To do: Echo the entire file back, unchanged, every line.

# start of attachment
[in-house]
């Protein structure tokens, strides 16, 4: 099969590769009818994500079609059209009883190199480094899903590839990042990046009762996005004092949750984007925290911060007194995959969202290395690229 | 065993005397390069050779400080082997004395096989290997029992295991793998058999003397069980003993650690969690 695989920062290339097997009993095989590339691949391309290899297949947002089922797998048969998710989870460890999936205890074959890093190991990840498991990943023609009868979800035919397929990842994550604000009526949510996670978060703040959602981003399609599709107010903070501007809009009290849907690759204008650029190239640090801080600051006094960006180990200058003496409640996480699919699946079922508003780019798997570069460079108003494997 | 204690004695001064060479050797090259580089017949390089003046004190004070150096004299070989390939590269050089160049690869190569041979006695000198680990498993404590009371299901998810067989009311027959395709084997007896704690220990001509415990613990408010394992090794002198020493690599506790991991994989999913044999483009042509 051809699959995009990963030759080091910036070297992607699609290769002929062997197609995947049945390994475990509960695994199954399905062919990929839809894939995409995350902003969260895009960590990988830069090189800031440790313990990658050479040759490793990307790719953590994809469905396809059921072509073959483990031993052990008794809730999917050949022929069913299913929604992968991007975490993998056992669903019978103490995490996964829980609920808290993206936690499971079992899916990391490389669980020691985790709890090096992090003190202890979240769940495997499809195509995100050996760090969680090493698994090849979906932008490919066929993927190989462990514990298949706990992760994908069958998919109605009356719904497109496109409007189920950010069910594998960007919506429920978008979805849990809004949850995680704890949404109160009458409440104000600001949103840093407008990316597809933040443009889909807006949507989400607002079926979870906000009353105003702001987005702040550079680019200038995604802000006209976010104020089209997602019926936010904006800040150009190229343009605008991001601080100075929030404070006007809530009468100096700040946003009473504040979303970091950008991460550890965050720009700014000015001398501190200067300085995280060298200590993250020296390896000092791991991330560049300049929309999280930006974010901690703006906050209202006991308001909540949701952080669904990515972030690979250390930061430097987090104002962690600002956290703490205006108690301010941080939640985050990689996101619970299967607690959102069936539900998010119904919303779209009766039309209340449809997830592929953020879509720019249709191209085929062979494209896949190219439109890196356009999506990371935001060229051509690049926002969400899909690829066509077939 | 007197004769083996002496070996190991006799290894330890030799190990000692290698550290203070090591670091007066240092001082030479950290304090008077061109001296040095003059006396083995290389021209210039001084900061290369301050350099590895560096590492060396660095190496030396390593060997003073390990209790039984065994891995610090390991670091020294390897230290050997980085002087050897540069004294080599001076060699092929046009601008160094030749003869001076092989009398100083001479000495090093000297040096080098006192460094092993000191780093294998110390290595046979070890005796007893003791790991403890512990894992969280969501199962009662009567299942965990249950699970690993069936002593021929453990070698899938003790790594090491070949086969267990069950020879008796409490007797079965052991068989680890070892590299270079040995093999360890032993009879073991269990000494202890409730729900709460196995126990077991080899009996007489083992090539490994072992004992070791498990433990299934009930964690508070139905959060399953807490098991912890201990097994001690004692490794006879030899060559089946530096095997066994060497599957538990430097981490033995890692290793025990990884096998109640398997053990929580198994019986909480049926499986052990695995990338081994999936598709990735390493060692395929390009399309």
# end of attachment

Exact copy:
[in-house]
């Protein structure tokens, strides 16, 4: 099969590769009818994500079609059209009883190199480094899903590839990042990046009762996005004092949750984007925290911060007194995959969202290395690229 | 065993005397390069050779400080082997004395096989290997029992295991793998058999003397069980003993650690969690 695989920062290339097997009993095989590339691949391309290899297949947002089922797998048969998710989870460890999936205890074959890093190991990840498991990943023609009868979800035919397929990842994550604000009526949510996670978060703040959602981003399609599709107010903070501007809009009290849907690759204008650029190239640090801080600051006094960006180990200058003496409640996480699919699946079922508003780019798997570069460079108003494997 | 204690004695001064060479050797090259580089017949390089003046004190004070150096004299070989390939590269050089160049690869190569041979006695000198680990498993404590009371299901998810067989009311027959395709084997007896704690220990001509415990613990408010394992090794002198020493690599506790991991994989999913044999483009042509 051809699959995009990963030759080091910036070297992607699609290769002929062997197609995947049945390994475990509960695994199954399905062919990929839809894939995409995350902003969260895009960590990988830069090189800031440790313990990658050479040759490793990307790719953590994809469905396809059921072509073959483990031993052990008794809730999917050949022929069913299913929604992968991007975490993998056992669903019978103490995490996964829980609920808290993206936690499971079992899916990391490389669980020691985790709890090096992090003190202890979240769940495997499809195509995100050996760090969680090493698994090849979906932008490919066929993927190989462990514990298949706990992760994908069958998919109605009356719904497109496109409007189920950010069910594998960007919506429920978008979805849990809004949850995680704890949404109160009458409440104000600001949103840093407008990316597809933040443009889909807006949507989400607002079926979870906000009353105003702001987005702040550079680019200038995604802000006209976010104020089209997602019926936010904006800040150009190229343009605008991001601080100075929030404070006007809530009468100096700040946003009473504040979303970091950008991460550890965050720009700014000015001398501190200067300085995280060298200590993250020296390896000092791991991330560049300049929309999280930006974010901690703006906050209202006991308001909540949701952080669904990515972030690979250390930061430097987090104002962690600002956290703490205006108690301010941080939640985050990689996101619970299967607690959102069936539900998010119904919303779209009766039309209340449809997830592929953020879509720019249709191209085929062979494209896949190219439109890196356009999506990371935001060229051509690049926002969400899909690829066509077939 | 007197004769083996002496070996190991006799290894330890030799190990000692290698550290203070090591670091007066240092001082030479950290304090008077061109001296040095003059006396083995290389021209210039001084900061290369301050350099590895560096590492060396660095190496030396390593060997003073390990209790039984065994891995610090390991670091020294390897230290050997980085002087050897540069004294080599001076060699092929046009601008160094030749003869001076092989009398100083001479000495090093000297040096080098006192460094092993000191780093294998110390290595046979070890005796007893003791790991403890512990894992969280969501199962009662009567299942965990249950699970690993069936002593021929453990070698899938003790790594090491070949086969267990069950020879008796409490007797079965052991068989680890070892590299270079040995093999360890032993009879073991269990000494202890409730729900709460196995126990077991080899009996007489083992090539490994072992004992070791498990433990299934009930964690508070139905959060399953807490098991912890201990097994001690004692490794006879030899060559089946530096095997066994060497599957538990430097981490033995890692290793025990990884096998109640398997053990929580198994019986909480049926499986052990695995990338081994999936598709990735390493060692395929390009399309």